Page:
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christinelove


Latest posts by christinelove

6 returned

Witch Hazel

Posted: 31/01/2014 at 14:43

If you live in the country, watch out for deer. They have chomped most of the flowering shoots on mine. Only 2 high branches have opening flowers. I'm hoping it will recover as if it had been pruned intentionally!

Agree that flowernotes' plant should be planted in the ground if at all possible, and that they take quite a few years to establish. Mine grows only a few inches a year and it's in slightly acid soil and part shade.

Cost of bird food

Posted: 31/01/2014 at 14:34

Leadfarmer, please don't put breadcrumbs in your fatballs!! It has zero nutritional value and can reduce the birds' appetite by filling them up and then they don't get enough of the good stuff. Try porrage oats instead, and add a good amount of sunflower hearts or other proper bird food. Dripping can be added with the lard to make the fatballs firmer, especially in mild weather.

Cost of bird food

Posted: 31/01/2014 at 14:27

Try GJW Titmuss. I regularly check their prices and rarely get a better deal elsewhere. Some items are free delivery, too

Creeping buttercups..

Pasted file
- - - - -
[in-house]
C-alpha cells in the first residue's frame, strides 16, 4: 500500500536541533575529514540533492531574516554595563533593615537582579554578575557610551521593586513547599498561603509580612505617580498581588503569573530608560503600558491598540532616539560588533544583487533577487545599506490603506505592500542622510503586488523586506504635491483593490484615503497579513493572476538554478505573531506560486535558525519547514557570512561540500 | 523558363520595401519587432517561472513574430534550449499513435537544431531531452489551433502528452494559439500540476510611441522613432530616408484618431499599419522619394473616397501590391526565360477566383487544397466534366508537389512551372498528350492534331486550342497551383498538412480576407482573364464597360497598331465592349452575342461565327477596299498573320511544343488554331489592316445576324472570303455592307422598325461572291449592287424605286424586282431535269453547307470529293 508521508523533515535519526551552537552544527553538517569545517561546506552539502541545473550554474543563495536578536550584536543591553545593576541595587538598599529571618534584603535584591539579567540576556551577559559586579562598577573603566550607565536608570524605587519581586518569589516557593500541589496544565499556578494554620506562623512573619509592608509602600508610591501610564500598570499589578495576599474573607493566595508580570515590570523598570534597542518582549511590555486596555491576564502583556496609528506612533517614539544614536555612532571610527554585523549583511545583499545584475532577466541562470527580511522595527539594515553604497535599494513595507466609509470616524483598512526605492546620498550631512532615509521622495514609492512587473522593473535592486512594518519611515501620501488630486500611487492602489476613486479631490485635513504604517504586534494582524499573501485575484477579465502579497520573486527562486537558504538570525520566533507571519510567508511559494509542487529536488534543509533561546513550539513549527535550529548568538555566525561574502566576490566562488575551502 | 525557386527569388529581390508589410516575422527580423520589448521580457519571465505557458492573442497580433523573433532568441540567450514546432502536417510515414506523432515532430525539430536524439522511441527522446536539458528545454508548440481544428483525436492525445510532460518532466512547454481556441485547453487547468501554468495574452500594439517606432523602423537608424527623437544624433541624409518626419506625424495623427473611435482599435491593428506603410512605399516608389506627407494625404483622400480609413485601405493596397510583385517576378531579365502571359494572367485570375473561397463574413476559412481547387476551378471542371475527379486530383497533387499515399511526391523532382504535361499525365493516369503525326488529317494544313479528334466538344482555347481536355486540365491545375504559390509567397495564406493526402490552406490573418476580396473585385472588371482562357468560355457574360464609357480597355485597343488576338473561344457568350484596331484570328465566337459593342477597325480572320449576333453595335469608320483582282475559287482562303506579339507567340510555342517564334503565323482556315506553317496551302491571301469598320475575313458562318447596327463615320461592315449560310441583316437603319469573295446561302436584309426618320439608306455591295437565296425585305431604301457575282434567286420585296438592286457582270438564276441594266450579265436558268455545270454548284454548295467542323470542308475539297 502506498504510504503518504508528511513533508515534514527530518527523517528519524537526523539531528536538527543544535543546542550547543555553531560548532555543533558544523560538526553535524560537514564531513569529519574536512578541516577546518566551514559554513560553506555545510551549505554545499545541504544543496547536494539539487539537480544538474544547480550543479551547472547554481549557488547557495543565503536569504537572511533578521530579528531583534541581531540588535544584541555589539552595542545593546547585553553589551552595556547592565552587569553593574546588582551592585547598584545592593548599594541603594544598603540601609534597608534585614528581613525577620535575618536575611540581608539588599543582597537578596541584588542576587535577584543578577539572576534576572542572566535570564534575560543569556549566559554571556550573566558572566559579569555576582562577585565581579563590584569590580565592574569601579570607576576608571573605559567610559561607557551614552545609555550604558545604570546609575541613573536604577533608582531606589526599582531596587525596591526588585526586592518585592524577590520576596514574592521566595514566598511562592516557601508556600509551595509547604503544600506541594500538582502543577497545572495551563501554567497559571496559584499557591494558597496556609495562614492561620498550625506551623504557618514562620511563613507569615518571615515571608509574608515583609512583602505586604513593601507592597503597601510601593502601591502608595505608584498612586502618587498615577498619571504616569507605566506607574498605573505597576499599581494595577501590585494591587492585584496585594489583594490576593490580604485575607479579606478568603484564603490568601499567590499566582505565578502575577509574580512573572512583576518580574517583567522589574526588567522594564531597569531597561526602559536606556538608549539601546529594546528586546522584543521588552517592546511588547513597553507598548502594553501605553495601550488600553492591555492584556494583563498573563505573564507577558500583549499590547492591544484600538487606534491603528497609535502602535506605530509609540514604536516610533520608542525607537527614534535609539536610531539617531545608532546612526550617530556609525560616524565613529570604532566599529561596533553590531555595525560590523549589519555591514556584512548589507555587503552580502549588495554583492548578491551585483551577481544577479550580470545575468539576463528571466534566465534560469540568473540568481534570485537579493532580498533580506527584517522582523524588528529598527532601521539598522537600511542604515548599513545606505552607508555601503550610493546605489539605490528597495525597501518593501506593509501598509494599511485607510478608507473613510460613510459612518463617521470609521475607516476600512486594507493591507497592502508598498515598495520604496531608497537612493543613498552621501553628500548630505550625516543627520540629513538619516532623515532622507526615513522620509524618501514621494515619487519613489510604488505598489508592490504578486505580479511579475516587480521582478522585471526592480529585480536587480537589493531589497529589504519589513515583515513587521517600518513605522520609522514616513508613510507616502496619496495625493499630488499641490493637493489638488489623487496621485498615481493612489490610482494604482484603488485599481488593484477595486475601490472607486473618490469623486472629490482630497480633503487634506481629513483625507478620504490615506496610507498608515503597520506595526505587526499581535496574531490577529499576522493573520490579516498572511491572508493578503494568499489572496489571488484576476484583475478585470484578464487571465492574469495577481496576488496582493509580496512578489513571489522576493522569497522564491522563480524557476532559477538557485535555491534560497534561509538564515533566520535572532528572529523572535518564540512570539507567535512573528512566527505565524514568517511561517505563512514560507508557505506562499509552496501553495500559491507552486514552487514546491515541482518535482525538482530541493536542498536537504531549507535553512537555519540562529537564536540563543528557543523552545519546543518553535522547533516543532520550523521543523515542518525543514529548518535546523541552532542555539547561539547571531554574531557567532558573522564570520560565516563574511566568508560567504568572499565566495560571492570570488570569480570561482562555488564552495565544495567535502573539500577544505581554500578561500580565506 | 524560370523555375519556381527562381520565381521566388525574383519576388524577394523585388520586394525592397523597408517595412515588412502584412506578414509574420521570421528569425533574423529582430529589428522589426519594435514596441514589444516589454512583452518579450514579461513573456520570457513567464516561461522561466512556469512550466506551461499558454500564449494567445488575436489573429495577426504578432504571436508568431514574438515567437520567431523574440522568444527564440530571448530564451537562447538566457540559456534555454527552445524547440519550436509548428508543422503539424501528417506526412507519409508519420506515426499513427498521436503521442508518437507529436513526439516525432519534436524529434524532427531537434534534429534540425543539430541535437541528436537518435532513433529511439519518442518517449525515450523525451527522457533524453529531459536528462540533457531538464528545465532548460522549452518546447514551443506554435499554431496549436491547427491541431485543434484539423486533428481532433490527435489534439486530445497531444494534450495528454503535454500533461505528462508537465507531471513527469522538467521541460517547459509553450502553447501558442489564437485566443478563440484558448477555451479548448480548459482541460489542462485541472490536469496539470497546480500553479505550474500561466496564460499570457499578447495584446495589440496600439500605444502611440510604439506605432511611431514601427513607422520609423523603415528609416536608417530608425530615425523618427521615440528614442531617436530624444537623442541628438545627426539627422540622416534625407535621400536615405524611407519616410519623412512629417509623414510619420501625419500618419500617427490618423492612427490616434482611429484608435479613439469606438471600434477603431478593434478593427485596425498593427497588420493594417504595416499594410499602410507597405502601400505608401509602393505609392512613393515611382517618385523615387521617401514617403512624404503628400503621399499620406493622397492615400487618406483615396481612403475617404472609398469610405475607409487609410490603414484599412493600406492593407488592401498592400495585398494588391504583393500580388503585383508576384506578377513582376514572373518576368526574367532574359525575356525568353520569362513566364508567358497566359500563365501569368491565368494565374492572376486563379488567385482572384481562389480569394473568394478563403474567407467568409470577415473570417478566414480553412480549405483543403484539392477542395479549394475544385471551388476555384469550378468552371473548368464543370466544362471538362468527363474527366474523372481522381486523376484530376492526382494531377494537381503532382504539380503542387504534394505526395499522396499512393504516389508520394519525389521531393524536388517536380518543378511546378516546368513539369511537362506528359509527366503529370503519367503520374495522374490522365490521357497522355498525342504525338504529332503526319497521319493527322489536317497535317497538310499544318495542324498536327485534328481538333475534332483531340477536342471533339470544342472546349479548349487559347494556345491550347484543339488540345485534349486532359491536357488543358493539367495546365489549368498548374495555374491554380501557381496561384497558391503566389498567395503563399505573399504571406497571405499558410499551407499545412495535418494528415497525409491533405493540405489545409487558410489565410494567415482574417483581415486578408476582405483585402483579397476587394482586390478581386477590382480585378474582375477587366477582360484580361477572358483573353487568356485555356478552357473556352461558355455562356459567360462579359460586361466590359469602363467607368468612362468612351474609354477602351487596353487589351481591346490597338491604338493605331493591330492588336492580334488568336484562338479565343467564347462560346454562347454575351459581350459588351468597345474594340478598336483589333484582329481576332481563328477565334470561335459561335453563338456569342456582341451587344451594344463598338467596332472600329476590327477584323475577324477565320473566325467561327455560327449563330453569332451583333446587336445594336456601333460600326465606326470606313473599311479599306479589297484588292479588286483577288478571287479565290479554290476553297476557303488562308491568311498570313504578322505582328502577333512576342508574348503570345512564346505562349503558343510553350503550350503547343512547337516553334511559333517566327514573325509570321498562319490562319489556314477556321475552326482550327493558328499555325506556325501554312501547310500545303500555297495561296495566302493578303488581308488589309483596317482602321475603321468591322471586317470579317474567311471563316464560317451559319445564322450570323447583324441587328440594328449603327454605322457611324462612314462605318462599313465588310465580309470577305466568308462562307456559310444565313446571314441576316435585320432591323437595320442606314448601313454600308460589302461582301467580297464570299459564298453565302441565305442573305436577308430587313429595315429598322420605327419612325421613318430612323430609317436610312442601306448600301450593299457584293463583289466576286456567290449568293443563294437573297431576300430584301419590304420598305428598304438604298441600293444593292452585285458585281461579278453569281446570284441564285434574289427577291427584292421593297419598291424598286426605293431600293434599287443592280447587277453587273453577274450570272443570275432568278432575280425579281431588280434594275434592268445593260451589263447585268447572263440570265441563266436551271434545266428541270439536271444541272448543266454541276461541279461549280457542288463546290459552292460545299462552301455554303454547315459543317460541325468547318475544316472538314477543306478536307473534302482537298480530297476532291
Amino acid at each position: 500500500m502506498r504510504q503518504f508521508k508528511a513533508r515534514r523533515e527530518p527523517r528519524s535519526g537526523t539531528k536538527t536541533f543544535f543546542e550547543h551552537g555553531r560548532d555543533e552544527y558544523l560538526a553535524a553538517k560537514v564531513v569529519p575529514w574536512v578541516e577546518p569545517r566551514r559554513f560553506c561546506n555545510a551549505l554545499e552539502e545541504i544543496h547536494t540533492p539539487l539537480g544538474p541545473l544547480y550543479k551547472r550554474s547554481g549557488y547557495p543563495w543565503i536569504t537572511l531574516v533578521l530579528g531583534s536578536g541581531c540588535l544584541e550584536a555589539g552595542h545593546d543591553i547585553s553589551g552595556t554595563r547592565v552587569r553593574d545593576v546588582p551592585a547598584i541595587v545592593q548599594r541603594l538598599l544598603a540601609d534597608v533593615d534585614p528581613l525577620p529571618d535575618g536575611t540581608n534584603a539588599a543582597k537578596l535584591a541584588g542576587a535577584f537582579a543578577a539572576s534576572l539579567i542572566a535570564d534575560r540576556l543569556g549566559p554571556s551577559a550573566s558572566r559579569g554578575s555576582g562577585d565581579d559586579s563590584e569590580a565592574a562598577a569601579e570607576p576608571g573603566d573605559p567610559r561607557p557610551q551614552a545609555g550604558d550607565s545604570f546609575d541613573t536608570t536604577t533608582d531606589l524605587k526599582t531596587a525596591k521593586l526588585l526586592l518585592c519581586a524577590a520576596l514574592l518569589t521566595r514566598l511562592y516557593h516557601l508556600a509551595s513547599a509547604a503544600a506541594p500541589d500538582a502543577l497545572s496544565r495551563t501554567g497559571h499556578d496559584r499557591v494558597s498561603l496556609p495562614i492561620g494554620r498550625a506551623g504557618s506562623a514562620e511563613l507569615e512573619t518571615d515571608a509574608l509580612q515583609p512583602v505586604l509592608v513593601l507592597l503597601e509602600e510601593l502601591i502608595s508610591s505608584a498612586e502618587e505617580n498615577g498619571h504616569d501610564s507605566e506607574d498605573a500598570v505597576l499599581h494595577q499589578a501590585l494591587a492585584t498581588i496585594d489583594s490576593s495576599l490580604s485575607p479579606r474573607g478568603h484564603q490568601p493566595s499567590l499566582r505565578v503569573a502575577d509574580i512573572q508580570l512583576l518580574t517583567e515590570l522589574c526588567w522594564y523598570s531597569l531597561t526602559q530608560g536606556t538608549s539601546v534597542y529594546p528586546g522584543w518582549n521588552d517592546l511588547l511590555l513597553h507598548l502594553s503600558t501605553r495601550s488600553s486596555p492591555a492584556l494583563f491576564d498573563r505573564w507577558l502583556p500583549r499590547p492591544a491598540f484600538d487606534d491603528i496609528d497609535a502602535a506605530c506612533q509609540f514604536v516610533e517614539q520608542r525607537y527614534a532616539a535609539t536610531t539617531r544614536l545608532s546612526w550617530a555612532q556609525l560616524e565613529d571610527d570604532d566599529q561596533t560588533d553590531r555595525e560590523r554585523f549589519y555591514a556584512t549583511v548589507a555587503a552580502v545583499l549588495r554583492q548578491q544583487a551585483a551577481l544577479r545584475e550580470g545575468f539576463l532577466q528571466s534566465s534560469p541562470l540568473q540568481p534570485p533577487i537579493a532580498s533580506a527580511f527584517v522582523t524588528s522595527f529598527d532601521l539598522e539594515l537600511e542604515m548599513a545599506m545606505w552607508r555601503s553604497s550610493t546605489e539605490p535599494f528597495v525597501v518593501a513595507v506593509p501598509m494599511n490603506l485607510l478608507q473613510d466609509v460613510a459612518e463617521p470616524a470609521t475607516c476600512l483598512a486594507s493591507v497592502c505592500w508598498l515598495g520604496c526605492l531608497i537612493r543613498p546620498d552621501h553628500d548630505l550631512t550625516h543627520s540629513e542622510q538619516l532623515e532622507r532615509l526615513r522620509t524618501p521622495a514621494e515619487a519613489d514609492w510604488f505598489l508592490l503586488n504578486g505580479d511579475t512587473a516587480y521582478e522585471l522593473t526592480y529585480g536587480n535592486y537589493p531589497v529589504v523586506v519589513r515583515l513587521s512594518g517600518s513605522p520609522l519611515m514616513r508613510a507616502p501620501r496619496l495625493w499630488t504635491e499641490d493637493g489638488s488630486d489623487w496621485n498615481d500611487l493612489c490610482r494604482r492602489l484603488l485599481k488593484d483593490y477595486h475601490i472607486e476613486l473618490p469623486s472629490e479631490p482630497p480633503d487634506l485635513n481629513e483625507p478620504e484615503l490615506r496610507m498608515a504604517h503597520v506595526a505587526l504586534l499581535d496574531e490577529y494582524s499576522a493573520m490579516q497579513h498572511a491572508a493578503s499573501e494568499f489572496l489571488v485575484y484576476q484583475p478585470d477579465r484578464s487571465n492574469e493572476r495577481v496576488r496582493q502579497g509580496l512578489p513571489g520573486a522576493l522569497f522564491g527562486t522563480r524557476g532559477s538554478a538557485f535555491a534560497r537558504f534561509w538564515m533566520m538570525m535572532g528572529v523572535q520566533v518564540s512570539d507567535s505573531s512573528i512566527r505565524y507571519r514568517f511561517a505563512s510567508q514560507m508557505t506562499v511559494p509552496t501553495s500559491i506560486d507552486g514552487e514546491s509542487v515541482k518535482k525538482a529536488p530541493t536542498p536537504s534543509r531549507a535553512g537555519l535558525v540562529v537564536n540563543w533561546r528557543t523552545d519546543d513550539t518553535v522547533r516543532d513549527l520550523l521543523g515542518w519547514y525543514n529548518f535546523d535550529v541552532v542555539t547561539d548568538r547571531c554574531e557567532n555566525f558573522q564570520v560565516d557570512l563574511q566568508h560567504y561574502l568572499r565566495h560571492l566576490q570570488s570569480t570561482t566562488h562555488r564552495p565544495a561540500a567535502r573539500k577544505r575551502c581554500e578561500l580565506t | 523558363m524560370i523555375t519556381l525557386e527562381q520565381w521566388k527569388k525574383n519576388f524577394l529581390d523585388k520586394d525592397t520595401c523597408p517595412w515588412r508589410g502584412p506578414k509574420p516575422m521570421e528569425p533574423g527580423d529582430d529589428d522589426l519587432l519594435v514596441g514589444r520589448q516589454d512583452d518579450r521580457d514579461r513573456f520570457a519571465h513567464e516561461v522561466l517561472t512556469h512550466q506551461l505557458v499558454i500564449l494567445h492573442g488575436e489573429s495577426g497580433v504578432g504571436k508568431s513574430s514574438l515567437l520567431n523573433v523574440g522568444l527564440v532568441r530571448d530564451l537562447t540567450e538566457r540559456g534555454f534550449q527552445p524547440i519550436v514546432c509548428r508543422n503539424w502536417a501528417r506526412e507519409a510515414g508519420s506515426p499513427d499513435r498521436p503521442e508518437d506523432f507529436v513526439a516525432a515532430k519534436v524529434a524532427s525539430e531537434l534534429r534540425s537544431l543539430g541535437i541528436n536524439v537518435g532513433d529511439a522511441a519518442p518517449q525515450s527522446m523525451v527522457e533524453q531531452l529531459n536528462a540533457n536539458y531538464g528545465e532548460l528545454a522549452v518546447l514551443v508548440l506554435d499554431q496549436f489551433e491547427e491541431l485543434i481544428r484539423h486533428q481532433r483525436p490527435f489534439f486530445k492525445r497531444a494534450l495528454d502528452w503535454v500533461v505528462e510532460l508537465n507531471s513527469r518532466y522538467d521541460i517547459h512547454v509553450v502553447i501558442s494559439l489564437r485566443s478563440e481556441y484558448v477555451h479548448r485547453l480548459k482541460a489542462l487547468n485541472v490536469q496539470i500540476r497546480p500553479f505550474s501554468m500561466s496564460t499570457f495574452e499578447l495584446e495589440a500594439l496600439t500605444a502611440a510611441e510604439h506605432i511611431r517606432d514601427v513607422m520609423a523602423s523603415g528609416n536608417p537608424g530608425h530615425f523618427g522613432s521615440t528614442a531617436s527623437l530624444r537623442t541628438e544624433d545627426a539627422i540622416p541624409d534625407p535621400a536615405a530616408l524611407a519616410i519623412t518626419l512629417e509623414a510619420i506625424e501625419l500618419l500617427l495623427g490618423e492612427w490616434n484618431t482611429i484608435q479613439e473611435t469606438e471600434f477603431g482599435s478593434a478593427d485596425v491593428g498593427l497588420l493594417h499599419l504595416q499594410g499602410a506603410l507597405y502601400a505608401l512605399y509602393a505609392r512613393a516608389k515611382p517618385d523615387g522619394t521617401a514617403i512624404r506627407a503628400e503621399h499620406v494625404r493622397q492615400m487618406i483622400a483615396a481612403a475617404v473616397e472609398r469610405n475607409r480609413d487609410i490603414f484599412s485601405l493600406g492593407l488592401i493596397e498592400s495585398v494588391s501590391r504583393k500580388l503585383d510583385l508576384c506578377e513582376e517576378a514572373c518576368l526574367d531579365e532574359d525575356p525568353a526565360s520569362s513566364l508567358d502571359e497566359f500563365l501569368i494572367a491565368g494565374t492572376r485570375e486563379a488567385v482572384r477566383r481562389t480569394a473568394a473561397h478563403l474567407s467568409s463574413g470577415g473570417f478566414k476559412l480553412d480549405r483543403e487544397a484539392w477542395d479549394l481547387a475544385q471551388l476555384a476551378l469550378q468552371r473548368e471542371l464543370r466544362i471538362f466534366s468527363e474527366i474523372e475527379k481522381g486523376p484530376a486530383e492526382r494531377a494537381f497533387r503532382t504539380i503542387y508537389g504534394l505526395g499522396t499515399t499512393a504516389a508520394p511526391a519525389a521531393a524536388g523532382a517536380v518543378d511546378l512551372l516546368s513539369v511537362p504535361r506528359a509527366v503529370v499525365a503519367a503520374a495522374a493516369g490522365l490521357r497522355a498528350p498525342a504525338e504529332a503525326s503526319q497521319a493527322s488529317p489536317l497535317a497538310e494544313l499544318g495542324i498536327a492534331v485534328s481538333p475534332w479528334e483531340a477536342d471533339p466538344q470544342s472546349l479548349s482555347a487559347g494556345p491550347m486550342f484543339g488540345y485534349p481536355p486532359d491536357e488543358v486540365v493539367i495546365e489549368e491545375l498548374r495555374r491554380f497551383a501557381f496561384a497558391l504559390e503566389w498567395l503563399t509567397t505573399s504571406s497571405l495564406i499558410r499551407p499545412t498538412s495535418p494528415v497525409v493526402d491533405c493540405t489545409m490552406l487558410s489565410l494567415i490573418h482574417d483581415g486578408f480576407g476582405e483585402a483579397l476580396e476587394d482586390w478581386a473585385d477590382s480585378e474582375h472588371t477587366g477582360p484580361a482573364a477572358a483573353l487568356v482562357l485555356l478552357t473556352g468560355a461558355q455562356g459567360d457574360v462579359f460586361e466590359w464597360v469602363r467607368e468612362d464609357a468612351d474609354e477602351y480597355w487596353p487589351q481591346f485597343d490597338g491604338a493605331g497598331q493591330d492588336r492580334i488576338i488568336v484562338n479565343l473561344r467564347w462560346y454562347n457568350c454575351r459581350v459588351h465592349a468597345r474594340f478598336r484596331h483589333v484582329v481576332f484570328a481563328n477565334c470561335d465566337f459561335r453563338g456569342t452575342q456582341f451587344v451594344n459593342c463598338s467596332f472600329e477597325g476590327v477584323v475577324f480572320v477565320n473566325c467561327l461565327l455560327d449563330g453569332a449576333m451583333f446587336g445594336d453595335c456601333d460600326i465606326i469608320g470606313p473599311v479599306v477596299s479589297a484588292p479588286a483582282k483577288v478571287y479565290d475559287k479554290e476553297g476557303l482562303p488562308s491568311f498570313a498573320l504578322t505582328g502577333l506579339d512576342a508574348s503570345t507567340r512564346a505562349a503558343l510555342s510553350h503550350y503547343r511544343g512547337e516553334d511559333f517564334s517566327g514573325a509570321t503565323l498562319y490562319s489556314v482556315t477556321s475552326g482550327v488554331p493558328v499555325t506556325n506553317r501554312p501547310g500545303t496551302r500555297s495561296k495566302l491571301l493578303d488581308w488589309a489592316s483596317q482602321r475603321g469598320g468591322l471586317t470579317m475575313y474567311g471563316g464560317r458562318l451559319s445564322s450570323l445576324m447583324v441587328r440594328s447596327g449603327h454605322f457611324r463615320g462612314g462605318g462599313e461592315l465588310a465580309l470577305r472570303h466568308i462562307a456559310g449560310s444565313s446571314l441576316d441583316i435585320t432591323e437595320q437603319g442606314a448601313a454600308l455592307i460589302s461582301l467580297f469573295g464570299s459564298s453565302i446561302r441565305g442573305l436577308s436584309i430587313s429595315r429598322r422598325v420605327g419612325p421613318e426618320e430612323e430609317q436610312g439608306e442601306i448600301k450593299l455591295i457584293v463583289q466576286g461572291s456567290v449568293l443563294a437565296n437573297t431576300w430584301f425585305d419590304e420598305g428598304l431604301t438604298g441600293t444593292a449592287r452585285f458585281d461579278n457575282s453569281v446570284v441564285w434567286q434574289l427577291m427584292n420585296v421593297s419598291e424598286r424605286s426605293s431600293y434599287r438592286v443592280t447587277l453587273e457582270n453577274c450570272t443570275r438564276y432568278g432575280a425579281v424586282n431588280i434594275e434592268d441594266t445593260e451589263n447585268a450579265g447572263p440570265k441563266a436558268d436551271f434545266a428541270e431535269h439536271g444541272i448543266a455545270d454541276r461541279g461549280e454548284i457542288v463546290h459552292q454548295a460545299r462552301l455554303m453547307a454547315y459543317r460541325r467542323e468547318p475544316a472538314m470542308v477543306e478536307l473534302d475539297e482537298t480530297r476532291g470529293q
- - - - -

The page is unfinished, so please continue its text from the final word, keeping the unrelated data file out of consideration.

Posted: 31/01/2014 at 07:39

We have decided not to aim for a pristine lawn and, instead, to go for a wildlife friendly sward. We just mow in the growing season at least once a week on the highest setting, so there is cover for frogs, beetles etc. We let the wild flowers grow too, for nectar-loving insects to feed from, so the "lawn" looks very pretty with buttercups, daisies, even violets, like a Medieval flowery mead. One plant I do control, though, is dandelion. I just pull off the buds and flowers to stop them spreading. Our "lawn" isn't like a bowling green but we get much satisfaction knowing that we are helping to maintain the natural balance, and love watching all the birds, beasts and butterflies that visit us.

Talkback: Ask Adam

Posted: 09/03/2012 at 07:18
We have lots of established beech hedging in our "new" country garden near Alyth (Perthshire, Scotland), which we have pruned to about 2m high. I'd like to soften them and add seasonal interest with a rambling rose, and maybe clematis and honeysuckle. Can you suggest suitable varieties and colour schemes?

Talkback: How to grow lilies from bulbils

Posted: 24/11/2011 at 15:29
This article is just a "sound bite" - let's have a bit more depth.
Useful info would include optimum temperature for overwintering and alternatives of what to do once the bulbils are "grown on".
I live in Scotland, where a cold frame can reach many degrees below zero. On the other hand, a window sill can become quite warm. Would either of these situations be ok?
Also, can the plantlets be potted up individually and grown on until they make flowering-sized bulbs?
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Discussions started by christinelove

Talkback: How to grow lilies from bulbils

 
Replies: 1    Views: 404
Last Post: 24/11/2011 at 15:29
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